Ex-Illinois House Speaker Michael Madigan to resign seat
SPRINGFIELD, Ill. (AP) — Michael Madigan, a Chicago Democrat who set much of Illinois’ political agenda as House speaker for four decades before his ouster last month, resigned his seat in the Legislature on Thursday.
Madigan, the longest-serving legislative leader in U.S. history, was tarnished by a federal bribery investigation announced last summer. Madigan — who was instrumental in turning Illinois solidly blue from the bellwether it had been for much of the 20th century — has not been charged in the federal probe and maintains his innocence. But after being implicated, he lost his bid for a 19th term as speaker to Hillside Democrat Emanuel “Chris” Welch.
In a statement Thursday, Madigan, 78, did not explicitly state the reason for his departure after holding the post for 50 years.
“It’s no secret that I have been the target of vicious attacks by people who sought to diminish my many achievements lifting up the working people of Illinois,” Madigan said. “The fact is, my motivation for holding elected office has never wavered. I have been resolute in my dedication to public service and integrity, always acting in the interest of the people of Illinois.”
In a letter to the House clerk, Madigan offered his resignation effective Thursday. In the earlier statement, he said it would take effect at month’s end.
In July, Madigan was implicated in a long-running bribery scheme involving the state’s largest electric utility, ComEd. Court filings didn’t name Madigan but made it clear he was the person in documents referred to as “Public Official A.” ComEd admitted it secured jobs, often requiring little or no work, and contracts for his associates from 2011 to 2019 for favorable treatment in regulations. ComEd agreed in August to pay $200 million, though that settlement did not preclude criminal charges against any individual.
A spokesman for the U.S. attorney’s office in Chicago, Joseph Fitzpatrick, declined any comment on Madigan’s announcement Thursday but confirmed that the overall investigation is ongoing.
Shortly after the Justice Department revealed the probe, legislators began withdrawing support. Gov. J.B. Pritzker and other prominent Illinois Democrats blamed the scandal for Election Day losses and sought his ouster as state Democratic Party chairman — a post he has held since 1998.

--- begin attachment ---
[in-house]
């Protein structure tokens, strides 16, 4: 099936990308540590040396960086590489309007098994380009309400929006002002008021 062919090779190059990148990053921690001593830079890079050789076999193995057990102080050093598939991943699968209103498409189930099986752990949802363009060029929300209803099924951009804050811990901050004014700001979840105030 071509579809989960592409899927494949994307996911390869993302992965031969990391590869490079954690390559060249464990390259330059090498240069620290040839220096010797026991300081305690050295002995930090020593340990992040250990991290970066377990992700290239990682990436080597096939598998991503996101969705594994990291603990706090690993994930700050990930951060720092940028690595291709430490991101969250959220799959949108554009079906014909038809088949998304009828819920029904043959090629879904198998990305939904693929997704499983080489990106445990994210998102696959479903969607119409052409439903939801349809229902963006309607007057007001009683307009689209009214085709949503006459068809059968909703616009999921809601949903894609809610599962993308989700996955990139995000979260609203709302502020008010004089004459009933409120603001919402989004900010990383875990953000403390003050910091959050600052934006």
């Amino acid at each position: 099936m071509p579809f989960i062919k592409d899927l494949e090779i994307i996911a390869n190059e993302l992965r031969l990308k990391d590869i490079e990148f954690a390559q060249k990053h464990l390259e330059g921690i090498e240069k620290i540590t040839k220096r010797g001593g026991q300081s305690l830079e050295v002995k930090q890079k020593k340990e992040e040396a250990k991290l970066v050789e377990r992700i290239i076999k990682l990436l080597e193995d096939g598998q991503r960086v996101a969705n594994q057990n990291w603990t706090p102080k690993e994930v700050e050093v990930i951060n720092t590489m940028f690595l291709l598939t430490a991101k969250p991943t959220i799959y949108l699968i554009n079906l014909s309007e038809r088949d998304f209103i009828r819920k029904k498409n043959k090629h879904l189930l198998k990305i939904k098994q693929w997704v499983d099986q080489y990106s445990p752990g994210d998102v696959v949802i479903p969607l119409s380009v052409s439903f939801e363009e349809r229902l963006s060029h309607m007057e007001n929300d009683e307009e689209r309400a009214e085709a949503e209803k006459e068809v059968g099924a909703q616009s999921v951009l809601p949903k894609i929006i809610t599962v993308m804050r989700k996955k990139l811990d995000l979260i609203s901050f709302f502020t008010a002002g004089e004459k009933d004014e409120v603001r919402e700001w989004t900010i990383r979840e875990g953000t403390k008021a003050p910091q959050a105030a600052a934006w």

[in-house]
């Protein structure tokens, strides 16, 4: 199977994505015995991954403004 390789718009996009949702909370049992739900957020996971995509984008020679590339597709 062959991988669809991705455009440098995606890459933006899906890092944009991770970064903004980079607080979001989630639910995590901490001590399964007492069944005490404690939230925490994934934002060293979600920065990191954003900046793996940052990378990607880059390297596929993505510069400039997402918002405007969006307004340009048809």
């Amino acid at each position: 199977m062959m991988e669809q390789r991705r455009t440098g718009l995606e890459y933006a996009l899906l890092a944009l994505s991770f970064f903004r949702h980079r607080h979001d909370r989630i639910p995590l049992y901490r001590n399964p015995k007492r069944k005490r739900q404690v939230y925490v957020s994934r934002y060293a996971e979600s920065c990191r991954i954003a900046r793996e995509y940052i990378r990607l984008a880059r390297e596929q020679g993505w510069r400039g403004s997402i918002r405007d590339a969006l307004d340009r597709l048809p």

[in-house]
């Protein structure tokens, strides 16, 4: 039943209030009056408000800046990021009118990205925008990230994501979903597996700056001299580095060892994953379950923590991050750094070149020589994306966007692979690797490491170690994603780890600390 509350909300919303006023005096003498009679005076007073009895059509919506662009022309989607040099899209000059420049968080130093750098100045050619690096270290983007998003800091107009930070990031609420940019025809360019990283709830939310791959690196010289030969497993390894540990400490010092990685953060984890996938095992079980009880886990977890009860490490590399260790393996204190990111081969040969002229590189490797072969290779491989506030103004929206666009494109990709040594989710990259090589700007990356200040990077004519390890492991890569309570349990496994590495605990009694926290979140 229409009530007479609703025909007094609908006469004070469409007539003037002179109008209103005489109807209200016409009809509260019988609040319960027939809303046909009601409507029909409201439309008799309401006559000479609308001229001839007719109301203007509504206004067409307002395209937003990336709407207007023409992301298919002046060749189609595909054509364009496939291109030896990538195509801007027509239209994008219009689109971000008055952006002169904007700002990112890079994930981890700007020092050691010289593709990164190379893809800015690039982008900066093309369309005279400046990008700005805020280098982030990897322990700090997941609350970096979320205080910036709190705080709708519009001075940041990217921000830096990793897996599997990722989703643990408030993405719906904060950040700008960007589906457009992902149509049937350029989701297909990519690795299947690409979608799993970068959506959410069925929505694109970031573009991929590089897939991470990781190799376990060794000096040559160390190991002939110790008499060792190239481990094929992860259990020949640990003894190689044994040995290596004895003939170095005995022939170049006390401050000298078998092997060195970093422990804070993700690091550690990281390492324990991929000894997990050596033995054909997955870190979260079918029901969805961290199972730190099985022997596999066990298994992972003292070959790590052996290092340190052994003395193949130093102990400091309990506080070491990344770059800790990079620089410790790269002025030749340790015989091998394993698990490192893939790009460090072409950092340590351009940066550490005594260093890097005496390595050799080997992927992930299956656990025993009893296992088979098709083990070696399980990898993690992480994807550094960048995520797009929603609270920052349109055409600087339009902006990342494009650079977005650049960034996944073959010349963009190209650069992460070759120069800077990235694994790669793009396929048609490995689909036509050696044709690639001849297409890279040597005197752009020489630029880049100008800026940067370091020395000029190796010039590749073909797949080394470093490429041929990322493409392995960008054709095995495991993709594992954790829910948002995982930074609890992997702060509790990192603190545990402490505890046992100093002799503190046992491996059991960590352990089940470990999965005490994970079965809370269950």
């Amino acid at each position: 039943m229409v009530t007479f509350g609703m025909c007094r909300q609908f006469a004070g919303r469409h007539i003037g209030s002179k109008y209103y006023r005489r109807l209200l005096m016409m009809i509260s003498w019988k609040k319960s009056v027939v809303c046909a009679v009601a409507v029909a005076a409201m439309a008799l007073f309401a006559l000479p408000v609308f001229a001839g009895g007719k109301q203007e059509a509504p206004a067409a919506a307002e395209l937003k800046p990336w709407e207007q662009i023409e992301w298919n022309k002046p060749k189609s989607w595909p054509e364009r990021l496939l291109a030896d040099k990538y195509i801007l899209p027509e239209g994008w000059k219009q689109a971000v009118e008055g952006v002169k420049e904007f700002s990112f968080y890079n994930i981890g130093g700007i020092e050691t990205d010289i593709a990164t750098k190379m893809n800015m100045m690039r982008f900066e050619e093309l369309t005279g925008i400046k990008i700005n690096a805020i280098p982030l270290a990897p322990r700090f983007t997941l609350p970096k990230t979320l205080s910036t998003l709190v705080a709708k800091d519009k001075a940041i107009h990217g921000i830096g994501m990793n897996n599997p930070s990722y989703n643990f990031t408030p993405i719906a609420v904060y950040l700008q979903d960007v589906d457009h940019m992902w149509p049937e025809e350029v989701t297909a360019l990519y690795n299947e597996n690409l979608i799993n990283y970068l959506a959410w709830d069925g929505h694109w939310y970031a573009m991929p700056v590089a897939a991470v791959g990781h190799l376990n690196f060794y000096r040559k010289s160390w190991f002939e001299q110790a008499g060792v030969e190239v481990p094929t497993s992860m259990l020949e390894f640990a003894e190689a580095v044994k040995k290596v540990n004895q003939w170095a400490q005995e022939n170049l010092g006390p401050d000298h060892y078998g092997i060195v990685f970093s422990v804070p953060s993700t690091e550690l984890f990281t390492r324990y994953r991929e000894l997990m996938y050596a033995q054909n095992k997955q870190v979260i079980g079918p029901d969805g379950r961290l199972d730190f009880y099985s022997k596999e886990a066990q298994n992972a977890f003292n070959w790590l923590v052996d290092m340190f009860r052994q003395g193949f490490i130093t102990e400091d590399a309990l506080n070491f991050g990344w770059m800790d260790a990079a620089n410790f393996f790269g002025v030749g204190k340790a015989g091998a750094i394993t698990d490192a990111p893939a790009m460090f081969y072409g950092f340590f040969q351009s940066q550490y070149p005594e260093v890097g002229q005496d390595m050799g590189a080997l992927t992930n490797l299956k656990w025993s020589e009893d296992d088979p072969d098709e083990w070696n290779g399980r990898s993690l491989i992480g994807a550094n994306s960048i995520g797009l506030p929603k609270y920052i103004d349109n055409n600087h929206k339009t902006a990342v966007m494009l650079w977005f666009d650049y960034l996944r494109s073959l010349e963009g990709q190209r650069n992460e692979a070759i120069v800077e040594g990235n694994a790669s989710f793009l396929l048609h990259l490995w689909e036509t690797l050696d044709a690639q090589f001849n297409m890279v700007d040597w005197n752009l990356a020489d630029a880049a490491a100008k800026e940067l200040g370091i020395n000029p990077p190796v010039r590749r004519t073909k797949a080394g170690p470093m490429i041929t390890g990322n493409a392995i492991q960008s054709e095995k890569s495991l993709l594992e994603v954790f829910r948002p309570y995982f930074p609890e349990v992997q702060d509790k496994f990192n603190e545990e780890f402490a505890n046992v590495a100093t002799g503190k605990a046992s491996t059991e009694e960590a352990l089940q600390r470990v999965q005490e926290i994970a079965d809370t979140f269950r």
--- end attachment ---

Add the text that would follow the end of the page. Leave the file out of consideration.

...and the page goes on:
Democratic committee members from Madigan’s district on Chicago’s southwest side have 30 days to choose his successor, who would serve until Madigan’s term expires in January 2023. Madigan has been a ward committeeman since 1969 and controls 56% of the weighted vote in choosing a replacement, a spokeswoman said.
A protégé of the late Chicago Mayor Richard J. Daley, Madigan first came to Springfield in 1969 as a constitutional convention delegate. He took a seat in the House in 1971, secured the speaker’s gavel in 1983, and proved his mettle by winning elections, losing his majority just once, from 1995-1997.
Madigan was long known for doling out jobs for political fealty, a practice that has drawn scrutiny. Opponents complained that his clout benefited his private law practice handling property appeals.
A wily strategist who kept his hand close to this vest, Madigan deftly juggled political paradoxes. Despite knowing that Democratic Gov. Rod Blagojevich was under federal investigation for corruption, Madigan chaired his 2006 reelection campaign, then later led the effort to remove him from office. Madigan once spoke disparagingly of then-U.S. Sen. Barack Obama, then sponsored legislation to erect Obama’s presidential library in Chicago.
He became a champion of overhauling the state’s pricey pension program while dealing with complaints that he was responsible for pension enhancements and too often skipping state contributions, creating a $140 billion shortfall. He often was at his best when backed into a corner, like when his opposition to then-Gov. Bruce Rauner’s conservative agenda led to a deadlock on the state budget for two years.
Rauner’s successor, Pritzker, who last fall demanded Madigan resign if he wouldn’t answer questions about the federal investigation, praised Madigan for “countless hours” of public service, singling out the Rauner years “when he served as the bulwark against constant cruelty to the most vulnerable.”
Republicans weren’t so generous.
“Rep. Madigan’s autocratic rule over the decades has not made Illinois a more prosperous nor competitive state,” said House Republican Leader Jim Durkin of Western Springs. “Our state is in shambles — financially, structurally and ethically. New ideas and sincere collaboration between the parties is the only pathway forward.”
Welch, the new Illinois House speaker, touted Madigan’s “strong, sustained Democratic leadership” in approving same-sex marriage, abolishing the death penalty and establishing a $15-an-hour minimum wage.
Barbara Flynn Currie, who spent half of her 40 years in the state Legislature as Madigan’s majority leader, noted his achievements in establishing a public-records access law, campaign contribution limits and expanded health care.
“He understood the meaning of public service: helping those in need and ensuring everyone a chance to succeed,” Currie said. “His legacy is a proud one.”
AP Legal Affairs Writer Michael Tarm contributed from Chicago.
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